How to cook with onion even when you can't eat it

How to Cook with Onion Even When You Can’t Eat It

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How to cook with onion even when you can't eat it
Onion Rings Source:

I love onions. They add flavor to everything they touch from sandwiches to stews.  But, onions don’t love me. In fact, they wreak havoc on my digestive tract. So many recipes have onion as an ingredient. If it’s eliminated, the soup, stew, or whatever is one blah meal.  It’s not one of those ingredients you can easily substitute with another.  I’ve got a work around that will keep your stomach happy, but won’t compromise taste.

It’s simple really. Instead of chopping or mincing an onion into small pieces, halve it, cut it into large chunks, or cut it into rings.  The onion still imparts its flavor to the dish, but it can be removed easily prior to serving.

Onion cooking tips
Halved onions are easy to remove from a cooked meal. Source:

The shape I use depends on the meal.  It is easy to add a half of onion to mashed potatoes, stew, or soup.   When the food is ready to serve, just spoon out the large chunk. If someone else wants to eat it, they are more than welcome to it.

For things like roasted vegetables or casseroles, a large half just won’t do.  In this case, sliced rings or chunks will work better.  Just place them on top of the uncooked food.  Bake as normal, then remove the chunks and rings when done.

I used to avoid any recipe that had onion in the ingredient list.  One day, I was thinking of my mom’s mashed potatoes and how she always put a half of onion in the pot for boiling.  Her potatoes were always delicious.  It dawned on me that this would work well for many dishes.  That’s my mom…one pretty darn smart cook!

You’d be surprised how much oniony flavor seeps into the pot while your dish is simmering on the stove.  If you have the same problem as me, try this trick.   Your taste buds will be happy and so will your stomach!


6 thoughts on “How to Cook with Onion Even When You Can’t Eat It”

    1. Linda, Absolutely! Sometimes when we have digestive issues we think we have to eliminate everything that bothers us. This is an easy way to get that onion flavor without all the trouble.

  1. When I saw this, I immediately thought how different life would be without onions. I use them in nearly every savory dish I make. They’re a part of nearly every salad, one way or another too.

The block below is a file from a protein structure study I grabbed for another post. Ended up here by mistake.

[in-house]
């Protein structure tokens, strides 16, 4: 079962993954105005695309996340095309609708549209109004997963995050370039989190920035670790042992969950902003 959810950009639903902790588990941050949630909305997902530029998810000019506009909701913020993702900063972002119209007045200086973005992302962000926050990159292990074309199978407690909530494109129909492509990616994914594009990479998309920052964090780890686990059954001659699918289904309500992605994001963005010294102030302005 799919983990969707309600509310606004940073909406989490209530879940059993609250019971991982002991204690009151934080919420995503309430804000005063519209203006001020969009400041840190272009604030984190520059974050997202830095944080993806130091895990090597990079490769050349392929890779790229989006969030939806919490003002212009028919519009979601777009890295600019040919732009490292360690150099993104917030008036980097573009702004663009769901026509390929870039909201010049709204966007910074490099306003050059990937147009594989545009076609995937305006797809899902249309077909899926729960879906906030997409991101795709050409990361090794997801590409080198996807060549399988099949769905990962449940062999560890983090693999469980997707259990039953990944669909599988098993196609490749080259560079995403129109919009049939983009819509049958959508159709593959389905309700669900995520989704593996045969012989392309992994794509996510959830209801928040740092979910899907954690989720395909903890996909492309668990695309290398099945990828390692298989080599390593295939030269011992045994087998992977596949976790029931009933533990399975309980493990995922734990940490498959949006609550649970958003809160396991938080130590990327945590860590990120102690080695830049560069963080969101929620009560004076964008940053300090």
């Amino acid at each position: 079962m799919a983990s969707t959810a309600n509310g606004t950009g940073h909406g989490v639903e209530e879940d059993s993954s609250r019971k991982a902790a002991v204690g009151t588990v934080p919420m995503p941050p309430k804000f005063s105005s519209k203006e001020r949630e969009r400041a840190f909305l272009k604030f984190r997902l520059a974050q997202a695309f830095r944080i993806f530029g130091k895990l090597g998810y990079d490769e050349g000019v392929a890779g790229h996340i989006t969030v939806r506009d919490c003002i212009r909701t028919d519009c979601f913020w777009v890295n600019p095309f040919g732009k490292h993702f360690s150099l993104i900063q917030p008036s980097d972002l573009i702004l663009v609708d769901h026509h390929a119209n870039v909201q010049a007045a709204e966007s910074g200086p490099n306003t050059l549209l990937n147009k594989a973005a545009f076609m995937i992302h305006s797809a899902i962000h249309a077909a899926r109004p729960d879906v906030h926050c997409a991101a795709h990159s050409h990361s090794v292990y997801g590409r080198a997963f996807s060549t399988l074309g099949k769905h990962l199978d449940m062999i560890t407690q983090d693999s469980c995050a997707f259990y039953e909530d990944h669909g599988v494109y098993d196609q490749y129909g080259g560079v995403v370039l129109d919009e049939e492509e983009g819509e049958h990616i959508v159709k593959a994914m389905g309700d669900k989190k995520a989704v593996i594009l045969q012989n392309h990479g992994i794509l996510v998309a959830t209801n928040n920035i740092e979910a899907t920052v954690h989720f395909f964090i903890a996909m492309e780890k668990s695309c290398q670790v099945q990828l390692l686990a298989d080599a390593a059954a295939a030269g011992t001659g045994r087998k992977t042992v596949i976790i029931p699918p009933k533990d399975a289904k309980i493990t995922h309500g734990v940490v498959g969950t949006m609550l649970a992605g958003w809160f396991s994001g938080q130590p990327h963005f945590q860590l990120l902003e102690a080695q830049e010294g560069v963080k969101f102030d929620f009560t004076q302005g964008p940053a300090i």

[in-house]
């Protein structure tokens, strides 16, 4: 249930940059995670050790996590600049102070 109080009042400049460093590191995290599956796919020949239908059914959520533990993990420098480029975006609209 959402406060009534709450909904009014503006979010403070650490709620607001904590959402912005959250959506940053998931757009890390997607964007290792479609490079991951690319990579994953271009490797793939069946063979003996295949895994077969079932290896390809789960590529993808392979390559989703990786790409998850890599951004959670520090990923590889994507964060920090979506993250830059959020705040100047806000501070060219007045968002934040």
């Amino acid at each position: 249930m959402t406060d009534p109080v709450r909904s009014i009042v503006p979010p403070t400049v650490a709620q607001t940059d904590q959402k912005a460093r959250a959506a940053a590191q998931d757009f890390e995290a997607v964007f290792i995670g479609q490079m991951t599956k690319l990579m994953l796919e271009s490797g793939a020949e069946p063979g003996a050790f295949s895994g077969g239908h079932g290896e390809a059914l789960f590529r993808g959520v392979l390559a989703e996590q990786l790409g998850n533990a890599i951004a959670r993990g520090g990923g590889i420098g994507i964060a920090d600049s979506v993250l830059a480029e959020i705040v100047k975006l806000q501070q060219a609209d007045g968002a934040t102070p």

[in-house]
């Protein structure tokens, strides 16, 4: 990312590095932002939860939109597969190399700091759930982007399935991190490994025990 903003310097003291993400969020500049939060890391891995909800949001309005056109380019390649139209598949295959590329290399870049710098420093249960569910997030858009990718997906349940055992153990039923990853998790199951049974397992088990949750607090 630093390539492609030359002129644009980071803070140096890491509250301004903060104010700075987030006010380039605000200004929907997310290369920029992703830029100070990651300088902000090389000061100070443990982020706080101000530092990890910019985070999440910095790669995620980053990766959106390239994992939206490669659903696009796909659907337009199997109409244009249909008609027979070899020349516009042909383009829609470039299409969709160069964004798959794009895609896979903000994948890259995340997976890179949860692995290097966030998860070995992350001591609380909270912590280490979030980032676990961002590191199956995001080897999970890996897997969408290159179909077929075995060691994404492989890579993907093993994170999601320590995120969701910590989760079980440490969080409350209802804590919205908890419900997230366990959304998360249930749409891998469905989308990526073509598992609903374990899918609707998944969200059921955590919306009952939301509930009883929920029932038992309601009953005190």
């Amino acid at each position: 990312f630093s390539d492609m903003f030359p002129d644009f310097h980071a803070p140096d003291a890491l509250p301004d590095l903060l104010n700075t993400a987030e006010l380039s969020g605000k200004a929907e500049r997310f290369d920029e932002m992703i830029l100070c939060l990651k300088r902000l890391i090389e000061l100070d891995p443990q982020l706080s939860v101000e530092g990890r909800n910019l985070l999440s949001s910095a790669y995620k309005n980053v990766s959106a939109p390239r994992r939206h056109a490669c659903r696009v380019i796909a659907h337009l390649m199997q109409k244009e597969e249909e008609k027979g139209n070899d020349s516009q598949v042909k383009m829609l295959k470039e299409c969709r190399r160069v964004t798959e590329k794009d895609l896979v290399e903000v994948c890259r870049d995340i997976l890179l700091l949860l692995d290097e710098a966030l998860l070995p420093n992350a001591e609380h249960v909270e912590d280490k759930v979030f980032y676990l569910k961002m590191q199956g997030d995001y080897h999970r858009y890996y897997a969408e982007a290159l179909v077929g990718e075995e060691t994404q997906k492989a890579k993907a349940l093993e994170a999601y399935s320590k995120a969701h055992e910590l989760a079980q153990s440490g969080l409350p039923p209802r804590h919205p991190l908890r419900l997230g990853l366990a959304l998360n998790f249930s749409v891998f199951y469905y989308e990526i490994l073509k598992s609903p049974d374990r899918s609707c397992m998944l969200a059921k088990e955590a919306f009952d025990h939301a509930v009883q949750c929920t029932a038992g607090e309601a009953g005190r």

It’s wonderful that you have found a way to get the flavor without the pain. I’m sure this will be helpful to others who find onions difficult to digest.

    Thank you for the hint about cooking potatoes you plan to mash with an onion. Now that you mention it, I think my mom did that too. Perhaps that’s why my mashed potatoes never tasted as good as hers. Going to file this in the back of my mind for the holidays.

    1. Kathryn, There are some foods you can replace and some you can’t. Onion is one that doesn’t have a counterpart that gives that flavor boost. Soup and stew would not be the same without it.

      My mom always put a half of onion uncut in her pot of boiling potatoes. I’ve cooked them the same way myself. It took me awhile to realize that if it worked for mashed potatoes it would work elsewhere, too.

  2. I will have to try this. As onions is something my family adds into meals alot. As the flavors can’t be matched. Since, my boyfriend and I both have GERD. We have to stay away from onions and garlic. I think adding big piece like you suggest would work by getting the flavor but not the onion it self.

    1. Sandy, I thought I was the only one who couldn’t tolerate onions. Turns out there are many others like me. It does add a unique flavor to foods that is missed when not added. There is no simple replacement for onion in recipes.

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